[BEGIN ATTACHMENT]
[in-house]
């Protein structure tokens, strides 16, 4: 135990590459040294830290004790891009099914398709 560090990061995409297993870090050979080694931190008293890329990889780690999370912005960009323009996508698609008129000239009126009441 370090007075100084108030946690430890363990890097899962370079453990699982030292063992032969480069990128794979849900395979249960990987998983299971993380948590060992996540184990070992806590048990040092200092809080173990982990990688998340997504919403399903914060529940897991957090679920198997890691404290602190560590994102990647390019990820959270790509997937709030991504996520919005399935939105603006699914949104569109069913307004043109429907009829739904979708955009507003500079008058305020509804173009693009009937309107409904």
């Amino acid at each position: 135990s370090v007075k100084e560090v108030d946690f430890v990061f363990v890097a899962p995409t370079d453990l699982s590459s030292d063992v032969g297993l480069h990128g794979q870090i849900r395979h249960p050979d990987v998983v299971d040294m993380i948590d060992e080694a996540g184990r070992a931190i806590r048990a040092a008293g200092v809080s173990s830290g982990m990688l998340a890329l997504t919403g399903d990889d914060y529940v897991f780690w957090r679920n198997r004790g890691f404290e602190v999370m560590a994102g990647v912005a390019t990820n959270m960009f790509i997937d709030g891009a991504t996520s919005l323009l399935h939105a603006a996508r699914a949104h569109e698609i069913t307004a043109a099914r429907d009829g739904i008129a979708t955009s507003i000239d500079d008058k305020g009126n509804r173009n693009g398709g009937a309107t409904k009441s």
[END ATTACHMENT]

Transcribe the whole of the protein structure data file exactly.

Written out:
[in-house]
């Protein structure tokens, strides 16, 4: 135990590459040294830290004790891009099914398709 560090990061995409297993870090050979080694931190008293890329990889780690999370912005960009323009996508698609008129000239009126009441 370090007075100084108030946690430890363990890097899962370079453990699982030292063992032969480069990128794979849900395979249960990987998983299971993380948590060992996540184990070992806590048990040092200092809080173990982990990688998340997504919403399903914060529940897991957090679920198997890691404290602190560590994102990647390019990820959270790509997937709030991504996520919005399935939105603006699914949104569109069913307004043109429907009829739904979708955009507003500079008058305020509804173009693009009937309107409904």
């Amino acid at each position: 135990s370090v007075k100084e560090v108030d946690f430890v990061f363990v890097a899962p995409t370079d453990l699982s590459s030292d063992v032969g297993l480069h990128g794979q870090i849900r395979h249960p050979d990987v998983v299971d040294m993380i948590d060992e080694a996540g184990r070992a931190i806590r048990a040092a008293g200092v809080s173990s830290g982990m990688l998340a890329l997504t919403g399903d990889d914060y529940v897991f780690w957090r679920n198997r004790g890691f404290e602190v999370m560590a994102g990647v912005a390019t990820n959270m960009f790509i997937d709030g891009a991504t996520s919005l323009l399935h939105a603006a996508r699914a949104h569109e698609i069913t307004a043109a099914r429907d009829g739904i008129a979708t955009s507003i000239d500079d008058k305020g009126n509804r173009n693009g398709g009937a309107t409904k009441s």